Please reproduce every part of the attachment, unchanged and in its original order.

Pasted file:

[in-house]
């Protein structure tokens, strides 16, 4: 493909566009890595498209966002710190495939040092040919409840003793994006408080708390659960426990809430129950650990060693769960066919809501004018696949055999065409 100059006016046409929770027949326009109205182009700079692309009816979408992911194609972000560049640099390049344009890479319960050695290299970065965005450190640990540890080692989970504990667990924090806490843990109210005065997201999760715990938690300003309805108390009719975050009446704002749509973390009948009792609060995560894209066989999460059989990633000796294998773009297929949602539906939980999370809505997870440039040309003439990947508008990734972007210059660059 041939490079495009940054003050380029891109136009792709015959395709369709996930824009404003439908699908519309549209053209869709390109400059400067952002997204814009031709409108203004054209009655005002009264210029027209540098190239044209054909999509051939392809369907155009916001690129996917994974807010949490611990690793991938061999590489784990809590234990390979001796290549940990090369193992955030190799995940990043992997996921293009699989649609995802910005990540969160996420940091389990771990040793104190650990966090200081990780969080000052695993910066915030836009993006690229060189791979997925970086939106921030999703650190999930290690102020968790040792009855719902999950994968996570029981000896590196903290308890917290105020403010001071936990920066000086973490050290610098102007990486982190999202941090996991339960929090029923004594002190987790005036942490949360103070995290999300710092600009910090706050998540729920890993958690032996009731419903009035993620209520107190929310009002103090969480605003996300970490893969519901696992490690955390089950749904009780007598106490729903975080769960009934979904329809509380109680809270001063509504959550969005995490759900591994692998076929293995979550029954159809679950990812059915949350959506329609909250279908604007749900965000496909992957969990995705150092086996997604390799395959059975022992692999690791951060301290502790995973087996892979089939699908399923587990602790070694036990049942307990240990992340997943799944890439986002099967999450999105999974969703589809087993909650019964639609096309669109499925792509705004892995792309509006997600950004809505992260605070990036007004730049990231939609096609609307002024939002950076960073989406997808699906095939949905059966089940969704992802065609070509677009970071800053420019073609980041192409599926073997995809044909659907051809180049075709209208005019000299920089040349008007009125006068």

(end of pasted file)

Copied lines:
[in-house]
């Protein structure tokens, strides 16, 4: 493909566009890595498209966002710190495939040092040919409840003793994006408080708390659960426990809430129950650990060693769960066919809501004018696949055999065409 100059006016046409929770027949326009109205182009700079692309009816979408992911194609972000560049640099390049344009890479319960050695290299970065965005450190640990540890080692989970504990667990924090806490843990109210005065997201999760715990938690300003309805108390009719975050009446704002749509973390009948009792609060995560894209066989999460059989990633000796294998773009297929949602539906939980999370809505997870440039040309003439990947508008990734972007210059660059 041939490079495009940054003050380029891109136009792709015959395709369709996930824009404003439908699908519309549209053209869709390109400059400067952002997204814009031709409108203004054209009655005002009264210029027209540098190239044209054909999509051939392809369907155009916001690129996917994974807010949490611990690793991938061999590489784990809590234990390979001796290549940990090369193992955030190799995940990043992997996921293009699989649609995802910005990540969160996420940091389990771990040793104190650990966090200081990780969080000052695993910066915030836009993006690229060189791979997925970086939106921030999703650190999930290690102020968790040792009855719902999950994968996570029981000896590196903290308890917290105020403010001071936990920066000086973490050290610098102007990486982190999202941090996991339960929090029923004594002190987790005036942490949360103070995290999300710092600009910090706050998540729920890993958690032996009731419903009035993620209520107190929310009002103090969480605003996300970490893969519901696992490690955390089950749904009780007598106490729903975080769960009934979904329809509380109680809270001063509504959550969005995490759900591994692998076929293995979550029954159809679950990812059915949350959506329609909250279908604007749900965000496909992957969990995705150092086996997604390799395959059975022992692999690791951060301290502790995973087996892979089939699908399923587990602790070694036990049942307990240990992340997943799944890439986002099967999450999105999974969703589809087993909650019964639609096309669109499925792509705004892995792309509006997600950004809505992260605070990036007004730049990231939609096609609307002024939002950076960073989406997808699906095939949905059966089940969704992802065609070509677009970071800053420019073609980041192409599926073997995809044909659907051809180049075709209208005019000299920089040349008007009125006068």